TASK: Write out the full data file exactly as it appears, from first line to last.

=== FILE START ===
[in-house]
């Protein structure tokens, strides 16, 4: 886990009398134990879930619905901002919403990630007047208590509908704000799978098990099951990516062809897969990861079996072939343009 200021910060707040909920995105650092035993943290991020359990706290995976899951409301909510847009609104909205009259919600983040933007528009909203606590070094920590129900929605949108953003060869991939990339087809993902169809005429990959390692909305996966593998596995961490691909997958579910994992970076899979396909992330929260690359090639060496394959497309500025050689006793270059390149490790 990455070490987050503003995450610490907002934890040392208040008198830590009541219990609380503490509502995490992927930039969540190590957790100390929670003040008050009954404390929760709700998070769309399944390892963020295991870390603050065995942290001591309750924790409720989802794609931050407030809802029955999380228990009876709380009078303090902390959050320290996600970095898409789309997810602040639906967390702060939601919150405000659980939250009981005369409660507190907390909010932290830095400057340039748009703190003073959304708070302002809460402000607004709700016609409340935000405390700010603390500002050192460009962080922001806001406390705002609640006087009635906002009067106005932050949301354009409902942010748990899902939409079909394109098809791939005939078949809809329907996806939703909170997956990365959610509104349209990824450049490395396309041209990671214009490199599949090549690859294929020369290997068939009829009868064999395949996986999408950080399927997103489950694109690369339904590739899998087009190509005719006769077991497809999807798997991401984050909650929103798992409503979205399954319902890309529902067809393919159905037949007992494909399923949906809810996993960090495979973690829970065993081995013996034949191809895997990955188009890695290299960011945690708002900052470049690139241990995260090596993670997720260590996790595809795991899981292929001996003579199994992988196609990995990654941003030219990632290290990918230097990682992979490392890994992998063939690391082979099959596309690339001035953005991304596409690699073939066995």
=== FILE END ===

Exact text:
[in-house]
């Protein structure tokens, strides 16, 4: 886990009398134990879930619905901002919403990630007047208590509908704000799978098990099951990516062809897969990861079996072939343009 200021910060707040909920995105650092035993943290991020359990706290995976899951409301909510847009609104909205009259919600983040933007528009909203606590070094920590129900929605949108953003060869991939990339087809993902169809005429990959390692909305996966593998596995961490691909997958579910994992970076899979396909992330929260690359090639060496394959497309500025050689006793270059390149490790 990455070490987050503003995450610490907002934890040392208040008198830590009541219990609380503490509502995490992927930039969540190590957790100390929670003040008050009954404390929760709700998070769309399944390892963020295991870390603050065995942290001591309750924790409720989802794609931050407030809802029955999380228990009876709380009078303090902390959050320290996600970095898409789309997810602040639906967390702060939601919150405000659980939250009981005369409660507190907390909010932290830095400057340039748009703190003073959304708070302002809460402000607004709700016609409340935000405390700010603390500002050192460009962080922001806001406390705002609640006087009635906002009067106005932050949301354009409902942010748990899902939409079909394109098809791939005939078949809809329907996806939703909170997956990365959610509104349209990824450049490395396309041209990671214009490199599949090549690859294929020369290997068939009829009868064999395949996986999408950080399927997103489950694109690369339904590739899998087009190509005719006769077991497809999807798997991401984050909650929103798992409503979205399954319902890309529902067809393919159905037949007992494909399923949906809810996993960090495979973690829970065993081995013996034949191809895997990955188009890695290299960011945690708002900052470049690139241990995260090596993670997720260590996790595809795991899981292929001996003579199994992988196609990995990654941003030219990632290290990918230097990682992979490392890994992998063939690391082979099959596309690339001035953005991304596409690699073939066995």